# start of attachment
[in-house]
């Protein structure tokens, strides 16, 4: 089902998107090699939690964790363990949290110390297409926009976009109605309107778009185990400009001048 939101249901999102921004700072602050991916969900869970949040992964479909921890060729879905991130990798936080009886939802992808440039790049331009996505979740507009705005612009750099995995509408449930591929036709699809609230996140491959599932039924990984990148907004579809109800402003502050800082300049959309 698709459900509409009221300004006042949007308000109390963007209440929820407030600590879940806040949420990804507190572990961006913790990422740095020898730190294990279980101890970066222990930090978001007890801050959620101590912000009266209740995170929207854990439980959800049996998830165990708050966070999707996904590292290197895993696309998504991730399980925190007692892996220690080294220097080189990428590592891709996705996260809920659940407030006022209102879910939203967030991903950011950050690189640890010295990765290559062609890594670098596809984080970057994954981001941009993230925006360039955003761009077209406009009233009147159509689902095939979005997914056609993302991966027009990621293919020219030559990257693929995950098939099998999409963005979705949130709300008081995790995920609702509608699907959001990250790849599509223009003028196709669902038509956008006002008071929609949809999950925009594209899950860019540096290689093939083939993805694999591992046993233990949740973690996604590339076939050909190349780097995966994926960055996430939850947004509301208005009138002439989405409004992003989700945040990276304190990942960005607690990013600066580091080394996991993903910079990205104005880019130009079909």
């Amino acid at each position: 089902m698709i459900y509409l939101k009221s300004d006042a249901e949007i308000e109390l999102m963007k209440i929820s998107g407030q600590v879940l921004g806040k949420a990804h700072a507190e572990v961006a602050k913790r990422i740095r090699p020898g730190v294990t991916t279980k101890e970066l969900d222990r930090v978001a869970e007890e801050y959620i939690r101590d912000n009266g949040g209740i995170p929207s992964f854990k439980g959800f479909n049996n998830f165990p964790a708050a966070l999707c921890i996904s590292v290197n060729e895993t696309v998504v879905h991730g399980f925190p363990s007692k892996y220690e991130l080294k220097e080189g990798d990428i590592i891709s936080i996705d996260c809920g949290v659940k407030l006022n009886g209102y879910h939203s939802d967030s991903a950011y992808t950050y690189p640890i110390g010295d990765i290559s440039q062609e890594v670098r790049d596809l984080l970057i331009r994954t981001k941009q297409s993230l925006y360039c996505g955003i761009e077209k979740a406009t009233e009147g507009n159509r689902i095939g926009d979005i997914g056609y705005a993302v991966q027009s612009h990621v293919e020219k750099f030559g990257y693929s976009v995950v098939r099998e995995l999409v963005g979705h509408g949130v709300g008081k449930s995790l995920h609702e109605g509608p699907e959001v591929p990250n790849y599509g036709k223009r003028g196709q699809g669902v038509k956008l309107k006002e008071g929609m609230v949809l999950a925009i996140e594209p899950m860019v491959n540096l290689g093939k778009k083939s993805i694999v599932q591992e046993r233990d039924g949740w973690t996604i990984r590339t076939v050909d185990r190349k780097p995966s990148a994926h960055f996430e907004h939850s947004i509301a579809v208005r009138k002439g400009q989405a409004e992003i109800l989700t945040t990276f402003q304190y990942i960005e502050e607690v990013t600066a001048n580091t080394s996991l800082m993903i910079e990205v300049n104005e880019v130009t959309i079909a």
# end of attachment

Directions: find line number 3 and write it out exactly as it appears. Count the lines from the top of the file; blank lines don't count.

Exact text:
């Amino acid at each position: 089902m698709i459900y509409l939101k009221s300004d006042a249901e949007i308000e109390l999102m963007k209440i929820s998107g407030q600590v879940l921004g806040k949420a990804h700072a507190e572990v961006a602050k913790r990422i740095r090699p020898g730190v294990t991916t279980k101890e970066l969900d222990r930090v978001a869970e007890e801050y959620i939690r101590d912000n009266g949040g209740i995170p929207s992964f854990k439980g959800f479909n049996n998830f165990p964790a708050a966070l999707c921890i996904s590292v290197n060729e895993t696309v998504v879905h991730g399980f925190p363990s007692k892996y220690e991130l080294k220097e080189g990798d990428i590592i891709s936080i996705d996260c809920g949290v659940k407030l006022n009886g209102y879910h939203s939802d967030s991903a950011y992808t950050y690189p640890i110390g010295d990765i290559s440039q062609e890594v670098r790049d596809l984080l970057i331009r994954t981001k941009q297409s993230l925006y360039c996505g955003i761009e077209k979740a406009t009233e009147g507009n159509r689902i095939g926009d979005i997914g056609y705005a993302v991966q027009s612009h990621v293919e020219k750099f030559g990257y693929s976009v995950v098939r099998e995995l999409v963005g979705h509408g949130v709300g008081k449930s995790l995920h609702e109605g509608p699907e959001v591929p990250n790849y599509g036709k223009r003028g196709q699809g669902v038509k956008l309107k006002e008071g929609m609230v949809l999950a925009i996140e594209p899950m860019v491959n540096l290689g093939k778009k083939s993805i694999v599932q591992e046993r233990d039924g949740w973690t996604i990984r590339t076939v050909d185990r190349k780097p995966s990148a994926h960055f996430e907004h939850s947004i509301a579809v208005r009138k002439g400009q989405a409004e992003i109800l989700t945040t990276f402003q304190y990942i960005e502050e607690v990013t600066a001048n580091t080394s996991l800082m993903i910079e990205v300049n104005e880019v130009t959309i079909a």